Durham, NC 27708
Institutional Affiliation: Duke University
NBER Working Papers and Publications
|March 2016||Global Energy Outlook 2015|
with Richard G. Newell, Yifei Qian: w22075
This paper assesses trends in the global energy sector through 2040 by harmonizing multiple projections issued by private, government, and inter-governmental organizations based on methods from “Global Energy Outlooks Comparison: Methods and Challenges” (Newell and Qian 2015). These projections agree that global energy consumption growth in the coming 25 years is likely to be substantial, with the global demand center shifting from Europe and North America to Asia, led by China and India. Most projections show energy demand growing as much or more in absolute terms to 2040 than previous multi-decade periods, although the rate of growth will be slower in percentage terms. Total consumption of fossil fuels grows under most projections, with natural gas gaining market share relative to coal a...
|October 2015||Oil and Gas Revenue Allocation to Local Governments in Eight States|
with Richard G. Newell: w21615
This report examines how oil and gas production generates revenue for local governments in eight states through four key mechanisms: (i) state taxes or fees on oil and gas production; (ii) local property taxes on oil and gas property; (iii) leasing of state-owned land; and (iv) leasing of federally-owned land. To compare across states, we show the percentage of total revenue generated by oil and gas production that flows to local governments from these revenue sources. We also connect these calculations to related research to assess whether state and local policies are providing sufficient revenue for local governments to manage increased costs associated with shale development. We find that in most cases, existing policies appear to provide adequate revenue for local governments to manage...
Published: Richard G. Newell, Daniel Raimi, US state and local oil and gas revenue sources and uses, Energy Policy, Volume 112, 2018, Pages 12-18, ISSN 0301-4215, https://doi.org/10.1016/j.enpol.2017.10.002.
|September 2015||Shale Public Finance: Local Government Revenues and Costs Associated with Oil and Gas Development|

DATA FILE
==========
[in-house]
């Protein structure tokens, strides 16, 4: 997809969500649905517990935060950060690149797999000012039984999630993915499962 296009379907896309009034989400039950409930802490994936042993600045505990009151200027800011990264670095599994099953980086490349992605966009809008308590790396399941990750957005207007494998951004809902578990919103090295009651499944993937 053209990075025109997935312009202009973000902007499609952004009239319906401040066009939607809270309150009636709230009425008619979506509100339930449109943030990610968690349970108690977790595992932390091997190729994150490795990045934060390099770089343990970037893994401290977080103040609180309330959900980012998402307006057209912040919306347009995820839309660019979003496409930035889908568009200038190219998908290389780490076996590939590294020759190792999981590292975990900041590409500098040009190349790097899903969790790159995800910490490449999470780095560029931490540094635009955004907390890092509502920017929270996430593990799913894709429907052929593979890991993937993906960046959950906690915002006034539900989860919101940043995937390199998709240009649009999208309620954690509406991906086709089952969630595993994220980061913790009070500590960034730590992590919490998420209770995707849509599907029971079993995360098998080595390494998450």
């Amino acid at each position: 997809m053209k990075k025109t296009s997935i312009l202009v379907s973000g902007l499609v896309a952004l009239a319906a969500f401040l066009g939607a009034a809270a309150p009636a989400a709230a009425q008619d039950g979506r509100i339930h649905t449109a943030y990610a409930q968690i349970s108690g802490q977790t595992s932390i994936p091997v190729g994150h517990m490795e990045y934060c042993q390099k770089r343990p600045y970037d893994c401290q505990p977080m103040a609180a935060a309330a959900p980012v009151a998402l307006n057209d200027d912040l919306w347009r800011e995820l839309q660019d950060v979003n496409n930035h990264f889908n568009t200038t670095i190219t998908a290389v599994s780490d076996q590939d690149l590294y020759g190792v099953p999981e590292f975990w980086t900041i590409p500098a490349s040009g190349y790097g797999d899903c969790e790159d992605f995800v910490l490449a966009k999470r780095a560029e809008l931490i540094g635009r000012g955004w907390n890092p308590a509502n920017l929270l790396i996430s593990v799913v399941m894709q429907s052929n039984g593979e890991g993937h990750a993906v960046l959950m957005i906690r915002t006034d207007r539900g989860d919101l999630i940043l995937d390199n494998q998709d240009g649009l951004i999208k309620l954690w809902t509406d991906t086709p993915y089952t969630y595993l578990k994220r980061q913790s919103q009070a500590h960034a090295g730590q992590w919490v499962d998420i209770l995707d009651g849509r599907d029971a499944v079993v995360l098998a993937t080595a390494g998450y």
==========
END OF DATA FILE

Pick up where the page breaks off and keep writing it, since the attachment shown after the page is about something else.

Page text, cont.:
with Richard G. Newell: w21542
Oil and gas development associated with shale resources has increased substantially in the United States, with important implications for local governments. These governments tend to experience increased revenue from a variety of sources, such as severance taxes distributed by the state government, local property taxes and sales taxes, direct payments from oil and gas companies, and in-kind contributions from those companies. Local governments also tend to face increased demand for services such as road repairs due to heavy truck traffic and from population growth associated with the oil and gas sector. This paper describes the major oil- and gas related revenues and service demands (i.e., costs) that county and municipal governments have experienced in Arkansas, Colorado, Louisiana, Monta...
|November 2012||Carbon Markets: Past, Present, and Future|
with Richard G. Newell, William A. Pizer: w18504
Carbon markets are substantial and they are expanding. There are many lessons from experiences over the past eight years: fewer free allowances, better management of market-sensitive information, and a recognition that trading systems require adjustments that have consequences for market participants and market confidence. Moreover, the emerging international architecture features separate emissions trading systems serving distinct jurisdictions. These programs are complemented by a variety of other types of policies alongside the carbon markets. This sits in sharp contrast to the integrated global trading architecture envisioned 15 years ago by the designers of the Kyoto Protocol and raises a suite of new questions. In this new architecture, jurisdictions with emissions trading have to de...
Published: Richard G. Newell & William A. Pizer & Daniel Raimi, 2014. "Carbon Markets: Past, Present, and Future," Annual Review of Resource Economics, Annual Reviews, vol. 6(1), pages 191-215, October. citation courtesy of